Friday, June 22, 2007

Religion in Public Schools: Do Students Have A Prayer?

This is a reprint of a paper I wrote either during law school or soon after. I am noticing that there is still a lot of confusion regarding religious expression in public situations. There may have been some changes to the law since then, but I don't think that any changes have been dramatic.

There has been much confusion in recent years concerning school prayer. Some have argued that the courts have declared schools "religion free zones." Others have maintained that the law of church and state is so muddy that ordinary teachers, principals, administrators or school board members cannot understand them. The former is simply a misinterpretation of the law. The latter, while having some justification, is still incorrect. While it is true that many school officials, because of their busy schedules, do not know the law as well as they should, the law is not as complicated as it might first seem.

State Action and the Establishment Clause

In order to understand the law concerning separation of church and state, it is important to grasp the concept called "state action." State action arises when an agent of the government abridges the rights of an individual. In the present case, since teachers and others in the education establishment are agents of the state, any action they take on behalf of the government can produce state action for the purposes of constitutional limitations.

One constitutional limitation placed on the government is that it may not advance nor inhibit religion. The main test applied to the Establishment Clause is the Lemon v Kurtzman [1] test (hereinafter the Lemon test). The Lemon test is a three-prong test. The three prongs are:

1. The statute (or other government action or policy) must have a secular purpose.

2. Its primary effect or purpose must neither advance nor inhibit religion.

3. The statute (or policy) must not foster an excessive entanglement between church and state.

A few cases have come out since Lemon that suggest the Supreme Court is unhappy with the Lemon test. In Lee v Weisman [2], the Court did not reject the Lemon test, but it at least modified it. In Lee, the school invited a rabbi to give a "nonsectarian" prayer as part of an official graduation ceremony. The Court held that "including clergy who offer prayers as part of an official public school graduation ceremony is forbidden by the Establishment Clause." [3] The Court reasoned that the practice at least suggests at strong endorsement of religion if not an outright compulsion to participate in a religious activity. The Court rejected the argument that the complainant was not compelled to attend. The court pointed out that "in this society, high-school graduation is one of life's most significant occasions, and a student is not free to absent herself from the exercise in any of the real sense of the term 'voluntary.'" [4]

In spite of Lee, the Lemon test is still the dominant test. The question that most often arises among teachers and parents, among others, is what kind of religious expression does the law permit? A pamphlet has been published by a coalition of groups that represent the whole spectrum of this debate. It is called Religion In The Public Schools: A Joint Statement Of Current Law. It was published in April, 1995 and it gives a brief outline of the law as it is applied today.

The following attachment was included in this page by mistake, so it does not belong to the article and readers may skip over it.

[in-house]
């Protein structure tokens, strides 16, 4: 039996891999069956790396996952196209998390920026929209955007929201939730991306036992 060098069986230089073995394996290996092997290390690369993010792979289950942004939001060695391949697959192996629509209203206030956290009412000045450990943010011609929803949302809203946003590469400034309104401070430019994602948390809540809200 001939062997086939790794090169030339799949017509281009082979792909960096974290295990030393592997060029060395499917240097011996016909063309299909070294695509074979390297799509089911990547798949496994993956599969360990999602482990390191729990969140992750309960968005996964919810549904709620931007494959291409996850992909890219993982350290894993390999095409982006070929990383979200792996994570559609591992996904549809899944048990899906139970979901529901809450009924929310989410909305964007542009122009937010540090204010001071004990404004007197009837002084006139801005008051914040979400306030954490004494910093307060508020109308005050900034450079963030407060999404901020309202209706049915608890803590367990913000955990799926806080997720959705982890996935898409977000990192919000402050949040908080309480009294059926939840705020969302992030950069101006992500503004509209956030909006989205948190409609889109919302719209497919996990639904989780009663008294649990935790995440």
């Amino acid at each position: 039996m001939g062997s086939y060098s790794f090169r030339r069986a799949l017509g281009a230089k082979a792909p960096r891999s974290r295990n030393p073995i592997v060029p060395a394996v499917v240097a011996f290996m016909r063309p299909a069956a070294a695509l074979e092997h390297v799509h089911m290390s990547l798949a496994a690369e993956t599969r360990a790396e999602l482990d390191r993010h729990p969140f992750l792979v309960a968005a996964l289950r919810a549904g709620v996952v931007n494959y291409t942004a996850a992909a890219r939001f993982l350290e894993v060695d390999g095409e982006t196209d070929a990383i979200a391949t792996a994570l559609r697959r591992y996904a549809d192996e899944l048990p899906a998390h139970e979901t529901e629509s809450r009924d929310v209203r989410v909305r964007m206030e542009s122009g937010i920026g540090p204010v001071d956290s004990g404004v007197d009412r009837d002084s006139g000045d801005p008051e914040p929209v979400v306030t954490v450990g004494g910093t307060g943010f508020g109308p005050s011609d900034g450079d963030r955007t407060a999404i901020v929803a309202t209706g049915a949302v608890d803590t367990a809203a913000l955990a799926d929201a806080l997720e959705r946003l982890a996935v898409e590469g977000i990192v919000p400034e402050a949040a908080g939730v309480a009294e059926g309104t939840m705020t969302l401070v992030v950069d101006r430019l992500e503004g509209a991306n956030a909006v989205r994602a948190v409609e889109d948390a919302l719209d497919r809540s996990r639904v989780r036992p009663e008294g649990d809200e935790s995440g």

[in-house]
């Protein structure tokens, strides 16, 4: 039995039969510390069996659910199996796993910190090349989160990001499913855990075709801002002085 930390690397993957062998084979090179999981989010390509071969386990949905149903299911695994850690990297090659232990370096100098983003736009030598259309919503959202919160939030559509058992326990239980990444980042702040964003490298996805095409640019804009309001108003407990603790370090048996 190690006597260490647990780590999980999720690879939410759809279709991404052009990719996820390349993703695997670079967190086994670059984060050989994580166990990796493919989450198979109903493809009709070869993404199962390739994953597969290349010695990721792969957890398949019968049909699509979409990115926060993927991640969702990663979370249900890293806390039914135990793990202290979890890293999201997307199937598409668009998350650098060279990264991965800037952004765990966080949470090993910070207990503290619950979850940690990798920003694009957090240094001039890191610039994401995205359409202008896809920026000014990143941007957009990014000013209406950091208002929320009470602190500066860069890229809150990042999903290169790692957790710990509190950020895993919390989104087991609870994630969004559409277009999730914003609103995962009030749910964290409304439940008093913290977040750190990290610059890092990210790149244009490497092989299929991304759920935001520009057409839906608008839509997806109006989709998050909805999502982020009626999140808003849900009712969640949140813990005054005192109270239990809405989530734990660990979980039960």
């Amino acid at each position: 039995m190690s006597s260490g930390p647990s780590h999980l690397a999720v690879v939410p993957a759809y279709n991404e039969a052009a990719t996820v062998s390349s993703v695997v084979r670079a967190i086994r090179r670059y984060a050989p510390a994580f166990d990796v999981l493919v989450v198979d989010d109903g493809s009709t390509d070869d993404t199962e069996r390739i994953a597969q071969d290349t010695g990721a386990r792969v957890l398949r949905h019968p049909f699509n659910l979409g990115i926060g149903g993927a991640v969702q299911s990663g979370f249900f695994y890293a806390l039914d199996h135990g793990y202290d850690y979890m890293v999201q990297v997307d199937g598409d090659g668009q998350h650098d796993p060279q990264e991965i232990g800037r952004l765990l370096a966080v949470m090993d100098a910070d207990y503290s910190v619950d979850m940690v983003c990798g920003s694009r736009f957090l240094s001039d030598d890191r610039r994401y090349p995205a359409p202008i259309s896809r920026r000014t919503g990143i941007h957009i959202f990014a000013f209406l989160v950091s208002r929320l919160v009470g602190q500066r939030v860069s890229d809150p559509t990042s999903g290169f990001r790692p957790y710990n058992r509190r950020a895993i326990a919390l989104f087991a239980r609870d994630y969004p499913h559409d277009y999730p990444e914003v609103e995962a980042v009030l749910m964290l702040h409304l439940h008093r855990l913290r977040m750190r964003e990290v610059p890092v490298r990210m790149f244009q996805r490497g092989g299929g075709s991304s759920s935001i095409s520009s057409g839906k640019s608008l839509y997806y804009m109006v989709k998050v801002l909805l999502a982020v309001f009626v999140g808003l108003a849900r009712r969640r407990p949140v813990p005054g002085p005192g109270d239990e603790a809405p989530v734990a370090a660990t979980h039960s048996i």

All of the main cases have dealt with state actors or actions that violate the Establishment Clause. However, the First Amendment does not restrict the actions of purely private actors. If there is no state action, there is no constitutional violation. For instance, a student can pray individually or with their peers as long as it is not disruptive [5]. Students can discuss religious topics or issues as long as the others are willing listeners [6]. As long as a student's religious activity is not carried out in a harassing or disruptive manner, it does not fall within the scope of the Establishment Clause. As a side note, it must be pointed out that religious speech is subject to the same time, place, and manner regulation as any other speech.

A more complicated issue is whether students may initiate a prayer at graduation on their own. Courts have split on this issue (mainly because the other students are a captive audience). (However, school officials may not delegate the duty to a student or student organization because under the principles of Agency, you cannot have someone else do what you are prohibited from doing yourself.)

Another issue that has arisen is whether a "moment of silence" is permissible. One case that mandated a moment of silence "for the purpose of meditation or voluntary prayer" was struck down by the Supreme Court [7]. This was primarily because it failed the first and second prongs of the Lemon test. Its purpose was not secular, and it had the primary effect of advancing religion. However, it might be possible to pass a law that required a moment of silence at the beginning of the school day as long as the Lemon guidelines are met.


The main thing to keep in mind is that agents of the state (in this case school officials) cannot further or hinder religious expression. The restrictions contained in the Establishment Clause do not apply to private parties. Therefore, students who act on their own can legally express their religious convictions as long as it is not disruptive or harassing."

[1] 403 U.S. 602 (1970).
[2] 112 S.Ct. 2649 (1992).
[3] 2650.
[4] 2651.
[5] Religion in the Public Schools: A joint statement of current law, 1.
[6] Id.
[7] Wallace v. Jaffree, 472 U.S. 38 (1985).